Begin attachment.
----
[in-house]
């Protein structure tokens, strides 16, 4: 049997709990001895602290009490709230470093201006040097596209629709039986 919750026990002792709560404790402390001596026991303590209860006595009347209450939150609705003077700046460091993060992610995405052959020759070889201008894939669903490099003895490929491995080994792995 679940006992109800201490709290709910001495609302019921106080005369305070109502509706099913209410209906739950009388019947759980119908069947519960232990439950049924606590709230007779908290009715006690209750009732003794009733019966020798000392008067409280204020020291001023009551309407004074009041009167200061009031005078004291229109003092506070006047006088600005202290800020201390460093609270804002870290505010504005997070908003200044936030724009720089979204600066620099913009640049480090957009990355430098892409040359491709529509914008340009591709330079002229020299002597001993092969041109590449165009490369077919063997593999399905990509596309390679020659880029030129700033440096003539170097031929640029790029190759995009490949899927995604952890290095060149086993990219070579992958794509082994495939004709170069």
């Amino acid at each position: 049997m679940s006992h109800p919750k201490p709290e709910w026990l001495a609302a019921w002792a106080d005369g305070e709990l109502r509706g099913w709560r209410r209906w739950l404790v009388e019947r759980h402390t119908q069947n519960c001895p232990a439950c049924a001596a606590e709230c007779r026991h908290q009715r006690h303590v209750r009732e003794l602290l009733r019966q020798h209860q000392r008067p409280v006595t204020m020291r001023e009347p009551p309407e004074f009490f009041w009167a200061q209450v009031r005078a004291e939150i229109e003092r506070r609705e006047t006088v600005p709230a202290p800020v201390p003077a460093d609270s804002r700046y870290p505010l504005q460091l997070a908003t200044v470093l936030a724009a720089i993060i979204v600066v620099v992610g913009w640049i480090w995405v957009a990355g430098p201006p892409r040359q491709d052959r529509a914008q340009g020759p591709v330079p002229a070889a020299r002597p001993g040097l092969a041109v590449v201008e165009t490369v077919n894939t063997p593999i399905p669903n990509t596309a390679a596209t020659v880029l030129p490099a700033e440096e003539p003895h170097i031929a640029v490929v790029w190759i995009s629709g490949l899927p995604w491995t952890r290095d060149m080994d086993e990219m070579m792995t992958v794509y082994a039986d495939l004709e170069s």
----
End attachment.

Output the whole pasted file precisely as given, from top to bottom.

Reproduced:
[in-house]
């Protein structure tokens, strides 16, 4: 049997709990001895602290009490709230470093201006040097596209629709039986 919750026990002792709560404790402390001596026991303590209860006595009347209450939150609705003077700046460091993060992610995405052959020759070889201008894939669903490099003895490929491995080994792995 679940006992109800201490709290709910001495609302019921106080005369305070109502509706099913209410209906739950009388019947759980119908069947519960232990439950049924606590709230007779908290009715006690209750009732003794009733019966020798000392008067409280204020020291001023009551309407004074009041009167200061009031005078004291229109003092506070006047006088600005202290800020201390460093609270804002870290505010504005997070908003200044936030724009720089979204600066620099913009640049480090957009990355430098892409040359491709529509914008340009591709330079002229020299002597001993092969041109590449165009490369077919063997593999399905990509596309390679020659880029030129700033440096003539170097031929640029790029190759995009490949899927995604952890290095060149086993990219070579992958794509082994495939004709170069």
């Amino acid at each position: 049997m679940s006992h109800p919750k201490p709290e709910w026990l001495a609302a019921w002792a106080d005369g305070e709990l109502r509706g099913w709560r209410r209906w739950l404790v009388e019947r759980h402390t119908q069947n519960c001895p232990a439950c049924a001596a606590e709230c007779r026991h908290q009715r006690h303590v209750r009732e003794l602290l009733r019966q020798h209860q000392r008067p409280v006595t204020m020291r001023e009347p009551p309407e004074f009490f009041w009167a200061q209450v009031r005078a004291e939150i229109e003092r506070r609705e006047t006088v600005p709230a202290p800020v201390p003077a460093d609270s804002r700046y870290p505010l504005q460091l997070a908003t200044v470093l936030a724009a720089i993060i979204v600066v620099v992610g913009w640049i480090w995405v957009a990355g430098p201006p892409r040359q491709d052959r529509a914008q340009g020759p591709v330079p002229a070889a020299r002597p001993g040097l092969a041109v590449v201008e165009t490369v077919n894939t063997p593999i399905p669903n990509t596309a390679a596209t020659v880029l030129p490099a700033e440096e003539p003895h170097i031929a640029v490929v790029w190759i995009s629709g490949l899927p995604w491995t952890r290095d060149m080994d086993e990219m070579m792995t992958v794509y082994a039986d495939l004709e170069s």